Aug 23, 2009

Teaching with wikis and Wikipedia

Recently I run into an excellent quote:

... the future of communication and an informed citizenry will depend increasingly on the Internet rather than on television or the print media. That doesn't mean we should stop teaching the traditional essay and research paper, but it does mean we need to teach students to work in other genres, such as writing for blogs and wikis, creating podcasts and PowerPoint presentations, and participating in social-networking sites. They need to be comfortable in a variety of online environments, understand Web etiquette, know how to protect their privacy and respect the privacy of others, and learn how to evaluate various sources of information.
-- William Pannapacker, associate professor of English at Hope College, "On Stupidity, Part 2: Exactly how should we teach the 'digital natives'?", The Chronicle of Higher Education, September 5, 2008
Hear, hear.

Personally, I see no reason not to assign Wikipedia articles as assignments, and many reasons to do so. Students improve their digital literacy, learn about the site they use so often (and why indeed it can be sometimes unreliable), have something to show for their hard work (a digital artifact, useful to others, instead of a paper that's going to the next trash bin as soon as the course has ended), Wikipedia gets some nice content and the teachers can get help from Wikipedia volunteers (for example, when I am grading students articles, I am also aided by advice from Wikipedia content reviwers). It's a win-win-win situation for everyone :)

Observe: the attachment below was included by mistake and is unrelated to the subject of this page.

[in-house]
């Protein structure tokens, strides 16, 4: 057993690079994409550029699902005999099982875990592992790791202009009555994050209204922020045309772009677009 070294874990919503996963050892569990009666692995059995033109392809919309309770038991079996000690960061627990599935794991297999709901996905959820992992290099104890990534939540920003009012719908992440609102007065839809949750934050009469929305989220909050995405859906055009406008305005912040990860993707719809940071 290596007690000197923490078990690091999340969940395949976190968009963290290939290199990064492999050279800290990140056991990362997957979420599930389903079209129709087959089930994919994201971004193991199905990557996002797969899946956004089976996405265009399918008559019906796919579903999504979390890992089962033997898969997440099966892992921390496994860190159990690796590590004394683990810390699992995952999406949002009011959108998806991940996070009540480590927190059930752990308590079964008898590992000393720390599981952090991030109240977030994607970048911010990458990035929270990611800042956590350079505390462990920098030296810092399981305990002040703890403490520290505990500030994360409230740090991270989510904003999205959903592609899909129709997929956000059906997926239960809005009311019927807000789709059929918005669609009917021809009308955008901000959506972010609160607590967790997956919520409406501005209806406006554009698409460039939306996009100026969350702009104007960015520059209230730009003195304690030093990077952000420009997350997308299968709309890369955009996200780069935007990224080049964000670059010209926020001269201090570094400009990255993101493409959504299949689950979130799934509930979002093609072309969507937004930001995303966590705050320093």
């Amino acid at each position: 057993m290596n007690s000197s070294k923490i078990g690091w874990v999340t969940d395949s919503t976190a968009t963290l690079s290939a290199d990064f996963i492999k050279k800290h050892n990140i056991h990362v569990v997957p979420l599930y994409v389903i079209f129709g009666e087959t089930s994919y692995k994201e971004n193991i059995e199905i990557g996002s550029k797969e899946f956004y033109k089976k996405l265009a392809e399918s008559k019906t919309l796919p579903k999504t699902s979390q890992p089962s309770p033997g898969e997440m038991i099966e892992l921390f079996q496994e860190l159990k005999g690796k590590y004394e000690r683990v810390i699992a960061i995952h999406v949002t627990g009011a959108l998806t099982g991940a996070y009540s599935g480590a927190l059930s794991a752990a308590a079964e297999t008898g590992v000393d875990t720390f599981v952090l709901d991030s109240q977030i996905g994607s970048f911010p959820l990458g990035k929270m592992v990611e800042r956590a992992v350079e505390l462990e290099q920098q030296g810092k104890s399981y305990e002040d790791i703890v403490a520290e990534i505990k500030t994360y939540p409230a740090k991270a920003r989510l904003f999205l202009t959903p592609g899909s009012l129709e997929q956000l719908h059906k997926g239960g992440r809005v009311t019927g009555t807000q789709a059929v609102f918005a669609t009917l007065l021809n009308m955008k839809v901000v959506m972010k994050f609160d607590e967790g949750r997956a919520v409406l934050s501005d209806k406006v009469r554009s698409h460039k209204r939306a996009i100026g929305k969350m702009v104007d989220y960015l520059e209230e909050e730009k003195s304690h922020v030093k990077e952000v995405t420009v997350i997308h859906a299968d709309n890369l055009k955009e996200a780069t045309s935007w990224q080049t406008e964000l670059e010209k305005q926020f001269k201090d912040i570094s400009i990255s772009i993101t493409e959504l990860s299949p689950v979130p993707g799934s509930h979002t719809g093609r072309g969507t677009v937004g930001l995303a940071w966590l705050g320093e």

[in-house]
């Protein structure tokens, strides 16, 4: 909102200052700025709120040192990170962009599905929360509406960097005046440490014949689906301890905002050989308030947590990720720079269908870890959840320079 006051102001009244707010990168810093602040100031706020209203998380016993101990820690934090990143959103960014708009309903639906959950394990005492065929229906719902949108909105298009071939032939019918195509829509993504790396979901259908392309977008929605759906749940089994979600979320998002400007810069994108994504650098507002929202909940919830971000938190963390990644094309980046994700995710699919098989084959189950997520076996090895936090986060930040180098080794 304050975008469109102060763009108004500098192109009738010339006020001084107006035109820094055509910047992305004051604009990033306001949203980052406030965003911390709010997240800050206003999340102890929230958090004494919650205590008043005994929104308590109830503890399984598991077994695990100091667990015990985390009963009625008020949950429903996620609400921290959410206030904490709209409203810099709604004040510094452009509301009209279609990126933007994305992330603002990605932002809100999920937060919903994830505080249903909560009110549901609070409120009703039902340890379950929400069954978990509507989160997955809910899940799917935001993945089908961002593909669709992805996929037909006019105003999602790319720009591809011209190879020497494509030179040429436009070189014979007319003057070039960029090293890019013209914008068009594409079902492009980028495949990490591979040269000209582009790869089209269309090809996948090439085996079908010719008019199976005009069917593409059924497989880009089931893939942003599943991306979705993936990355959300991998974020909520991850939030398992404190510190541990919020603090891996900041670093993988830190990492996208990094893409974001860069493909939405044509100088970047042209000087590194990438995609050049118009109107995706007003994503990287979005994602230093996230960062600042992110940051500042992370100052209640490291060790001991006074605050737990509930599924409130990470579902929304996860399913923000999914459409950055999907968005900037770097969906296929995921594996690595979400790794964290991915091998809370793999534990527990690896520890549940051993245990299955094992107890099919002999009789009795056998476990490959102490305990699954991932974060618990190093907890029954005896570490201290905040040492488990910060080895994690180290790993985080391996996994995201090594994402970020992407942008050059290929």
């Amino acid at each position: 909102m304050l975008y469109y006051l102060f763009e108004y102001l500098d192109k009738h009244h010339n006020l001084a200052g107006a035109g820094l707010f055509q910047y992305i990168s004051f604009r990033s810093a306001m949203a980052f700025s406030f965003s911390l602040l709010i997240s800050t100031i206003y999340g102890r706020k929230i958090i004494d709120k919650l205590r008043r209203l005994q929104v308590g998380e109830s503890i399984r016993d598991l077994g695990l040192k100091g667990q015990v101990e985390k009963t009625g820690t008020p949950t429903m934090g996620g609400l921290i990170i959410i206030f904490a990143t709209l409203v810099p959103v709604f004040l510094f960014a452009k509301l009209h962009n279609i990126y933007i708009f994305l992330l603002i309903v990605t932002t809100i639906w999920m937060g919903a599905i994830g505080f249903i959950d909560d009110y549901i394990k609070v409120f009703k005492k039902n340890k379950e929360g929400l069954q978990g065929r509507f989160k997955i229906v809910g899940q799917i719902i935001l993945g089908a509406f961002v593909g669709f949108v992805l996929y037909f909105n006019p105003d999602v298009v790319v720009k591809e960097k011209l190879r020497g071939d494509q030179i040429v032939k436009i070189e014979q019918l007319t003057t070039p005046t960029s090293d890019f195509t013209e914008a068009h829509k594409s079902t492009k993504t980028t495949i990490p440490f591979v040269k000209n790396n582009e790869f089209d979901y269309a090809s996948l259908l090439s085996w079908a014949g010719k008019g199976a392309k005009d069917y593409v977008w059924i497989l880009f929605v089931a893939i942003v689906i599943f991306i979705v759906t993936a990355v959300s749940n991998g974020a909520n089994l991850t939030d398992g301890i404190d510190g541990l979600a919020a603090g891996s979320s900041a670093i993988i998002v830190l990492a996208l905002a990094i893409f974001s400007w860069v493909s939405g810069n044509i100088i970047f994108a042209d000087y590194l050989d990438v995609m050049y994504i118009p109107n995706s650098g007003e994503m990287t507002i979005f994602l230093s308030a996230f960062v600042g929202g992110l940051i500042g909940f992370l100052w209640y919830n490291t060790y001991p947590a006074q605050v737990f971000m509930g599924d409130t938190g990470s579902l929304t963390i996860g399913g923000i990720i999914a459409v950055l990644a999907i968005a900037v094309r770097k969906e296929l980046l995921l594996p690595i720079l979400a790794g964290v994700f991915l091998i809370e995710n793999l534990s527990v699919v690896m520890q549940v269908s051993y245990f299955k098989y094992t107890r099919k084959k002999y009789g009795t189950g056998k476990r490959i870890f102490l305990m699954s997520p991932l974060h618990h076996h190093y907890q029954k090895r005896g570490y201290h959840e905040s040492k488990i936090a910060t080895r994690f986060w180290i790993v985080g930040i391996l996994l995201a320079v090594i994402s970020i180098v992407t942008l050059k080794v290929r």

Sometime in the near future I want to write a follow-up to my first academic article, Teaching with wikis and Wikipedia. Three years down the road, I am happy to say that most of what I wrote than is still useful - but some updates are needed.

Crucial things I have learned could be summarized as follow: students are lazy, and need motivating. Carrots will only work for a few - you need sticks as well. Hence in the wiki assignment, which depends on students contributing to it regularly, you need graded deadlines to avoid a relatively common phenomena where most students ignore the assignment till the last few weeks/days.

Overall, teaching with Wikipedia has been an enjoyable experience, not only to me but also to other Wikipedia editors - and to the students themselves (at least those who were sufficiently motivated to try to learn something). My last class, despite having just one month and a half, managed to expand three (out of six assigned) articles into Good Articles - and that did exceed my expectations. Now I wonder if the new class, lasting 4 months, will be able to do this to all assigned articles, and if they succeed, I am thinking about replicating the great achievement of the MMM project, and aiming to have the students write Featured Class articles.

On the subject of initiatives related to teaching with Wikipeida, it is worth to check out:
* the Wikipedia Educator's Guide
* the Best practices in assigning Wikipedia articles as coursework to students
and of course
* the Wikipedia:School and university projects

1 comment:

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